In one of its first acts, the Senate held a closed-door session of all members in an attempt to break down some of the hostilities that built up over the past several sessions. Majority Leader Tim Reid (D-NV) was hopeful the session would build some comity between members. The Senate worked on little else besides adopting organizing rules for the new Senate.

Senate assignments have been made; key positions include:

Finance Committee
Max Baucus (D-MT), Chair
Charles Grassley (R-IA), Ranking Member

Health, Education, Labor, and Pensions (HELP) Committee
Edward Kennedy (D-MA), Chair
Michael Enzi (R-WY), Ranking Member

Appropriations Committee
Robert Byrd (D-WV), Chair
Thad Cochrane (R-MS), Ranking Member

Judiciary Committee
Patrick Leahy (D-VT), Chair
Arlen Specter (R-PA), Ranking Member

Budget Committee
Kent Conrad (D-ND), Chair
Judd Gregg (R-NH), Ranking Member

The House will finalize its committee assignments this week.

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President Proposes Balanced Budget by 2012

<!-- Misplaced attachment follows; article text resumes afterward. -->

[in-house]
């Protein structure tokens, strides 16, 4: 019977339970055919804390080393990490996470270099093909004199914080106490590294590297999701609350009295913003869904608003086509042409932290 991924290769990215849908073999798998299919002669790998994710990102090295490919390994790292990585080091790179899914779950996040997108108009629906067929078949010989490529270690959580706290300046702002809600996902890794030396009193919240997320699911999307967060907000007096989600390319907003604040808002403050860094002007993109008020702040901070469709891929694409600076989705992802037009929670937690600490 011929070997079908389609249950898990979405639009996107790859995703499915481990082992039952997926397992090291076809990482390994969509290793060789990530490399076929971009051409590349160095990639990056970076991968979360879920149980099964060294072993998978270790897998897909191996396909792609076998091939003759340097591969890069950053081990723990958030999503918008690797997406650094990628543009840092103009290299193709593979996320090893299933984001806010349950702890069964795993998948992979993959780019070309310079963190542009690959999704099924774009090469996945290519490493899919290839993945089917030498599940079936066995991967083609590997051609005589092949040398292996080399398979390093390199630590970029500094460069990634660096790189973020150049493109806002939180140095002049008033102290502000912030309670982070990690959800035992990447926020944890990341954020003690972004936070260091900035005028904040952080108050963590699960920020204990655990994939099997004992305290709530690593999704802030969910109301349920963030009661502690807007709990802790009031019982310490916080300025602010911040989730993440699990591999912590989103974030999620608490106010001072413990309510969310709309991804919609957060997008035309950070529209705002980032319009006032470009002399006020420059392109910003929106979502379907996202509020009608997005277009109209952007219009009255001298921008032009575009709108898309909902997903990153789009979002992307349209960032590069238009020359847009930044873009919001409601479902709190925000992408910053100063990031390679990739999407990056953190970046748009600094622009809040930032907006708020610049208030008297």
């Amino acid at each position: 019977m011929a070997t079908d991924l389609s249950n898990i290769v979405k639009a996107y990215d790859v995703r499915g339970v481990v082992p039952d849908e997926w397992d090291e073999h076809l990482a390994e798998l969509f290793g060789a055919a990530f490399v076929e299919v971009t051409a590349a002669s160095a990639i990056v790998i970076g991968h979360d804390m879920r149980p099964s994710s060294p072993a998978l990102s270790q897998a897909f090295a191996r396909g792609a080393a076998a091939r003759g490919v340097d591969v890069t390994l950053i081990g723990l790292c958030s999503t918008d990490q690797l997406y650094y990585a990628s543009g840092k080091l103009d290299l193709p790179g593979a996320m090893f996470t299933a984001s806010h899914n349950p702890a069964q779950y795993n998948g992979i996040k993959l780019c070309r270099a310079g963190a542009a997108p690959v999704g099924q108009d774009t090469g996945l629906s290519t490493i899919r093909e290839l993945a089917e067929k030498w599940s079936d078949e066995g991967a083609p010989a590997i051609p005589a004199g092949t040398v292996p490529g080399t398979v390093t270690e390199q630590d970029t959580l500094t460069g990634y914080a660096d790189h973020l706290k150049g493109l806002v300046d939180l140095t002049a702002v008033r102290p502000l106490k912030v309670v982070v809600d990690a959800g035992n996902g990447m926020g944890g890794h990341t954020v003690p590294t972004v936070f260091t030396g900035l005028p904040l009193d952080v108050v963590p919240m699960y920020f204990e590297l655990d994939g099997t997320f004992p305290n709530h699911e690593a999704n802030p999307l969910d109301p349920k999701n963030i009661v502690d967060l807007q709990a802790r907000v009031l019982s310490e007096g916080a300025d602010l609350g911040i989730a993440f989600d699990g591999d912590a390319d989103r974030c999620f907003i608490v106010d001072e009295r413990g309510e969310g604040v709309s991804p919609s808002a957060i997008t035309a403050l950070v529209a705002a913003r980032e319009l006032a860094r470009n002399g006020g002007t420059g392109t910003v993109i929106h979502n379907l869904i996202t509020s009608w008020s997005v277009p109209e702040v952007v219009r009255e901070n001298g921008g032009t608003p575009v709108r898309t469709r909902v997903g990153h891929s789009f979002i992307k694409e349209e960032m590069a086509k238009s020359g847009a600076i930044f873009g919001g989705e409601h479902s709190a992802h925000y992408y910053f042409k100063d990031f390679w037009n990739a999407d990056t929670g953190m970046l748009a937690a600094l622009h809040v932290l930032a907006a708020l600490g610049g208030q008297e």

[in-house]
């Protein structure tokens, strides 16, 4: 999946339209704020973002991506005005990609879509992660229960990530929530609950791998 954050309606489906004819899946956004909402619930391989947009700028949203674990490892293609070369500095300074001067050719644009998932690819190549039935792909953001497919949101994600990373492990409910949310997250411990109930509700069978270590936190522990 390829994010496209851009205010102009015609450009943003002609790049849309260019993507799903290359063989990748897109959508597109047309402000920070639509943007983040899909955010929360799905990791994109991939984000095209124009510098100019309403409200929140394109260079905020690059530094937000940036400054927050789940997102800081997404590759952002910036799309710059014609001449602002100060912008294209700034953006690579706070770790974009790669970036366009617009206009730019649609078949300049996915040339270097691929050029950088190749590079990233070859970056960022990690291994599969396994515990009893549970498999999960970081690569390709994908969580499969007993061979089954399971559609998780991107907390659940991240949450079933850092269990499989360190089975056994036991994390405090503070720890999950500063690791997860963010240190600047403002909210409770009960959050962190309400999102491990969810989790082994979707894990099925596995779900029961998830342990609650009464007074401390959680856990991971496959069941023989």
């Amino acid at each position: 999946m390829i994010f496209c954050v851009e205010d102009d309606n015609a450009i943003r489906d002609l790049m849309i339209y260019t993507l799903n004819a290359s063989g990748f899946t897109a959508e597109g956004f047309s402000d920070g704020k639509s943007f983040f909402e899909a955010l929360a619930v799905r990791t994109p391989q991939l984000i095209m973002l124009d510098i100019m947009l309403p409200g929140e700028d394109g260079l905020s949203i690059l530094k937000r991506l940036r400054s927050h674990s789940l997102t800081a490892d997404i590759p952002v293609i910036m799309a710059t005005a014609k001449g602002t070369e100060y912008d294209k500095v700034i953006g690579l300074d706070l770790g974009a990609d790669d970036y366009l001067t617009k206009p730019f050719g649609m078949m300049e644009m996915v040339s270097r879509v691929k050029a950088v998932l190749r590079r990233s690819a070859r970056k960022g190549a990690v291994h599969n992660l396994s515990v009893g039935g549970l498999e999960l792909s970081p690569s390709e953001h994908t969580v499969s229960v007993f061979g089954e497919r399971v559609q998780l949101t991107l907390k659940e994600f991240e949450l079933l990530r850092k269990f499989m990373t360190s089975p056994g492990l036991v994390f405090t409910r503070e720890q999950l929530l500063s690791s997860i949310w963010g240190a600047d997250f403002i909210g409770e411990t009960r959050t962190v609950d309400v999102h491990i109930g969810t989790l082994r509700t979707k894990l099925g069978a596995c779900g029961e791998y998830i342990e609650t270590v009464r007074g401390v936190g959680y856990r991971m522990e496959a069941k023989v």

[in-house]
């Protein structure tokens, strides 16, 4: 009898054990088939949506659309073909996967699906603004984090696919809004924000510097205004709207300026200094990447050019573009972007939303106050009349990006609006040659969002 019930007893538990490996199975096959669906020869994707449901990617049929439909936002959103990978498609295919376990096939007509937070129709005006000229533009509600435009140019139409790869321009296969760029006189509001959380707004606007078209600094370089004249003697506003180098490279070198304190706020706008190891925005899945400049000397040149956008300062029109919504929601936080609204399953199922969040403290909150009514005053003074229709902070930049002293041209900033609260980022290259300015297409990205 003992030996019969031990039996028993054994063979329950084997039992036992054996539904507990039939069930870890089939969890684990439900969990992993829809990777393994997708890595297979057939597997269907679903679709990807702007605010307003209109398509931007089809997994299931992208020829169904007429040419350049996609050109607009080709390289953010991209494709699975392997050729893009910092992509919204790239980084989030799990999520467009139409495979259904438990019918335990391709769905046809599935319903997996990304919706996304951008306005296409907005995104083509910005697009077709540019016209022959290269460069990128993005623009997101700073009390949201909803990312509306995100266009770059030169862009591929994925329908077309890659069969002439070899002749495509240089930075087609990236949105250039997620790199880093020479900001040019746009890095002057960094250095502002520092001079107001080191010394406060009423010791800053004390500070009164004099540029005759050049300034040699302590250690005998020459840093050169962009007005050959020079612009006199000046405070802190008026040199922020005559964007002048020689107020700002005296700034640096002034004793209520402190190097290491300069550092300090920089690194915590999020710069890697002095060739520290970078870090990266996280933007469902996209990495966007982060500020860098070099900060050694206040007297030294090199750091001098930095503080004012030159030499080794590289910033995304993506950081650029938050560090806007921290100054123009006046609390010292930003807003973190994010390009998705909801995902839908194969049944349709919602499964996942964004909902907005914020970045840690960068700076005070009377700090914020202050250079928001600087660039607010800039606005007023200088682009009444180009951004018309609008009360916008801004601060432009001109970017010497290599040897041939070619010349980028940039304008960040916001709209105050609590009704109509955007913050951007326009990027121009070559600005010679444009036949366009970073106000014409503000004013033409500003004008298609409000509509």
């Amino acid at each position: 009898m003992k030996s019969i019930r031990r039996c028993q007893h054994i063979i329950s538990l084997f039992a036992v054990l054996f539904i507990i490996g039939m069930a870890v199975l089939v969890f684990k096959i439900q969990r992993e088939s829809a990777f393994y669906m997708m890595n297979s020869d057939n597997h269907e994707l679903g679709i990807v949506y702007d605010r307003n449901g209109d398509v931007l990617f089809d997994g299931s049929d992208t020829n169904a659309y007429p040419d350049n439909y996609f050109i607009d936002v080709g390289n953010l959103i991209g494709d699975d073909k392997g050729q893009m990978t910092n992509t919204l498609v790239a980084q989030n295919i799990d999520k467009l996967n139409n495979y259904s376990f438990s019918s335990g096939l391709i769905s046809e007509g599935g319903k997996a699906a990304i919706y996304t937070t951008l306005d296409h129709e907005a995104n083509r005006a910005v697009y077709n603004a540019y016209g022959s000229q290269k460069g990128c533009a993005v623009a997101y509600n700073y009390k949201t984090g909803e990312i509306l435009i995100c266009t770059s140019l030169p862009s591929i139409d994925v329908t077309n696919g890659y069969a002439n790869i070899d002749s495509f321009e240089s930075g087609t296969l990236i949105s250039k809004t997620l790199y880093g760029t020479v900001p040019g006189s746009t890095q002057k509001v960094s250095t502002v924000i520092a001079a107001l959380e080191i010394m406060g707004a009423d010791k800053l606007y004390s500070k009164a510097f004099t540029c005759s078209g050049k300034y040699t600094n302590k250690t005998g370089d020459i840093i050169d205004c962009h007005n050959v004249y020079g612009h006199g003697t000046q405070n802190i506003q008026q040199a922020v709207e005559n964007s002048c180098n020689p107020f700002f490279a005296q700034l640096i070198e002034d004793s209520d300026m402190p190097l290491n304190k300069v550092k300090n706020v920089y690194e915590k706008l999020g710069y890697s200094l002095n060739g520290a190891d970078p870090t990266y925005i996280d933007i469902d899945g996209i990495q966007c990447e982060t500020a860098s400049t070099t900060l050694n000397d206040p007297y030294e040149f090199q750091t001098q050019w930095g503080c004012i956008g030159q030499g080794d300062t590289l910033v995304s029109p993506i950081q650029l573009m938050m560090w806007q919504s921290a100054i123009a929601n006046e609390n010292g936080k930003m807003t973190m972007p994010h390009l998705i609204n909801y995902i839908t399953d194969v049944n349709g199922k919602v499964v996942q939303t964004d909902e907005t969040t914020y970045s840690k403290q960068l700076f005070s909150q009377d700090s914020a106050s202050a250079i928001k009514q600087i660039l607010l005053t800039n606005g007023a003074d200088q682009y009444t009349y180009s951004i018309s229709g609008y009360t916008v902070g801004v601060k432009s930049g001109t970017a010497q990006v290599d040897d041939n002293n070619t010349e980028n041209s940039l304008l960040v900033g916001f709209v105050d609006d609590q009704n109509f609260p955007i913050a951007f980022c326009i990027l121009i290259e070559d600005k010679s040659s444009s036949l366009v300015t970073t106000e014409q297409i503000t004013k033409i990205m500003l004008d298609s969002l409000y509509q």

The President has indicated he would issue an FY 2008 budget in February that would seek to eliminate the federal deficit by 2012. At the same time, House Democrats have begun the new session of Congress by imposing new "PAYGO," or "pay as you go," rules that require any tax cuts or increases in mandatory or entitlement spending be offset either with tax changes and increases or spending cuts. That could make the goal of a balanced budget easier, but the President's call for Congress to extend his tax cuts of the previous six years, and additional funding requests for the war, may make it more difficult.

Until now, tax cuts have not been offset. Congress has kept down the price tag on any tax cuts by enacting tax packages that expire after a few years. The Congressional Budget Office always projects the cost of a proposal over five years. That means that a three-year tax cut will cost less under the rules because it's due to expire. If a PAYGO rule is enacted, such a short-term limit on a tax cut won't matter because its costs will have to be offset.